Should I Quit My Job? Here’s How To Evaluate Your Options
According to iHire’s 2021 Talent Retention Report, 31.4% of survey respondents voluntarily quit their jobs in the past year. If you’re also considering leaving your organization, you might be wondering how to determine if it’s the best career move for you.
Every job comes with ups and downs, and the key is deciding which challenges are worth it and which ones are not. Through careful deliberation, you’ll be able to assess whether quitting your job is right for you, and when to quit your job if resigning is in your future.
Should I Quit My Job?
It’s essential to weigh the pros and cons of quitting your job before giving two weeks’ notice and handing over your resignation letter. Review the following guidance on when to quit your job prior to making your big decision.
When to Quit Your Job
You Can't Grow Professionally
Working toward your employee development goals and acquiring new skills are critical to job satisfaction. Most employees want to know there is room for career advancement and growth within their company. If there is little to no opportunity for achieving your employee development goals or advancing your career in your current position, then it’s time to start looking for another job.
Your Culture and Values Differ from the Organization's
Cultural fit leads to your success at work. If you’re unhappy with the workplace culture or the organization’s values don’t align with yours, then it might be a sign that it’s time to move on.
You See Lots of Turnover
Employers that appreciate the benefits of employee retention will embrace practices to recruit and retain top talent. So, if there is a revolving door of people coming and going, it’s rarely a good sign. Try to figure out why people are leaving. Is it because of a toxic culture? Are they unhappy with management? Are they unhappy with their pay or benefits? Understanding why people are leaving will help guide your decision.
You're Seeking a Career Change
You might be looking for a career change that cannot occur in your work environment. If so, it’s a valid reason to apply for jobs that fit the change you desire to make.
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Reasons Not to Quit Your Job
You Aren't "Always" Happy
No job is perfect, and no one is happy at work all the time. If you’re fulfilled at work more days than not, you might want to stick around. If you’re going through a rough patch, allow some time for it to pass and identify whether there are ways to improve your circumstances, such as speaking with your manager about your concerns. If the dissatisfaction goes on for weeks or months at a time, then quitting your job makes sense.
You Don't Get Along with Someone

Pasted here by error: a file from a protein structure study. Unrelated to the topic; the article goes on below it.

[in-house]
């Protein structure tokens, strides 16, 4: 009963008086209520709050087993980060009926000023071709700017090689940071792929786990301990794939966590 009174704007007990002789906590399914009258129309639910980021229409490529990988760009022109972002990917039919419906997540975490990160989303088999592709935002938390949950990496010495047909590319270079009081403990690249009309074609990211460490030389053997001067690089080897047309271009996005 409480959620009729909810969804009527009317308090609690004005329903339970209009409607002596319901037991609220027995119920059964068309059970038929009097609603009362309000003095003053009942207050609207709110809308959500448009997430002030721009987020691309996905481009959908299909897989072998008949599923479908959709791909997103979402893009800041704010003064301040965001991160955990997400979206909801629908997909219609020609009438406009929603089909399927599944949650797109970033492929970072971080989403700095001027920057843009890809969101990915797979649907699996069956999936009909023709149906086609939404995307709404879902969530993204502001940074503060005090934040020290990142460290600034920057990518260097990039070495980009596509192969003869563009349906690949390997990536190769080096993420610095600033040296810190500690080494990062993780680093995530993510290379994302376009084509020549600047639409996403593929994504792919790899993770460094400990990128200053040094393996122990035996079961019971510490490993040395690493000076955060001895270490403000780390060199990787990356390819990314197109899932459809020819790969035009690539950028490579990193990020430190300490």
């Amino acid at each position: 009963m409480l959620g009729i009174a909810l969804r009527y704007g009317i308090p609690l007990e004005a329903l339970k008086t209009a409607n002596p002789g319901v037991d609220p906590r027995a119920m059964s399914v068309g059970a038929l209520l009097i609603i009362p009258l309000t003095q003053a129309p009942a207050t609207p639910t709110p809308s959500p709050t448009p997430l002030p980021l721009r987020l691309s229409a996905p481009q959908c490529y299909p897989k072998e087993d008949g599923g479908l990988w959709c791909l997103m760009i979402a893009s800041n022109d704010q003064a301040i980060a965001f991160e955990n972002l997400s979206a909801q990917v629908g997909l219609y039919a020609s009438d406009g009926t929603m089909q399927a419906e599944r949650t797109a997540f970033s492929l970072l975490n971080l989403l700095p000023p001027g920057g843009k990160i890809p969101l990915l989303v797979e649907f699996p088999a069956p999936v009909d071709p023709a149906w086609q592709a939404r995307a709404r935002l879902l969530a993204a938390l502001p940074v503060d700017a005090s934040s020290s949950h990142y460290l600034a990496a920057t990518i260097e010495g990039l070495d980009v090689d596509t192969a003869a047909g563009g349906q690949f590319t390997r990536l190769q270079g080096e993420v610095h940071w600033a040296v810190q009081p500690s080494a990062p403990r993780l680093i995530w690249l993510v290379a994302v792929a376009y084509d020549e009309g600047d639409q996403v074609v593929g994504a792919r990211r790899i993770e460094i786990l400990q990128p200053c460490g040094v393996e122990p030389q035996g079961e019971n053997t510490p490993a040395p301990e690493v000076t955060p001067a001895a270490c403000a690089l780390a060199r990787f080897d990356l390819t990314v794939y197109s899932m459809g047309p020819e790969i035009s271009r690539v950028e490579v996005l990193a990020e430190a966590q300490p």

Yes, having positive working relationships makes going to work more enjoyable. However, you’re not going to love your coworkers all of the time. If you enjoy working with them (your manager, coworkers, clients, etc.), consider it a positive aspect of your work environment.
You're Feeling Burned Out
When you’re feeling burned out, check to ensure it’s the work and not the fact that you need to be taking better care of yourself. Take some vacation or paid time off to assess your situation and gain some clarity. You may even choose to speak with a career counselor, mental health professional, or career advisor for guidance.
You Might be Able to Get What You Want
If you’re considering leaving for reasons that might be “fixable,” it could be worth it to stay. In other words, work with your employer to see if they can meet your needs (more pay, more time off, flexible schedule, team building, career development, etc.) before jumping ship.
Your Tenure is Less Than a Year
When job seekers submit resumes that highlight a lot of short-tenured positions, it raises a red flag for recruiters. How long to stay at a job is ultimately up to you, though it’s generally best to avoid leaving a job after six months or less. If a future hiring manager sees long periods of time spent at a company on your resume, they'll be less concerned that you're a frequent "job-hopper."
Exit on a Positive Note
If you’ve concluded that the answer is “Yes” to the question, “Should I quit my job?” your next move is to plan how and when to quit your job. Provide your two weeks’ notice (whenever possible) to resign verbally and in a formal resignation letter. Play it cool before your departure and offer to support the transition before your last day of work. Taking these steps will help you avoid burning bridges so you can leave on a positive note.
For additional career advice regarding questions like, “Should I quit my job?” and similar topics, refer to iHire’s Job Seeker Resource Center.
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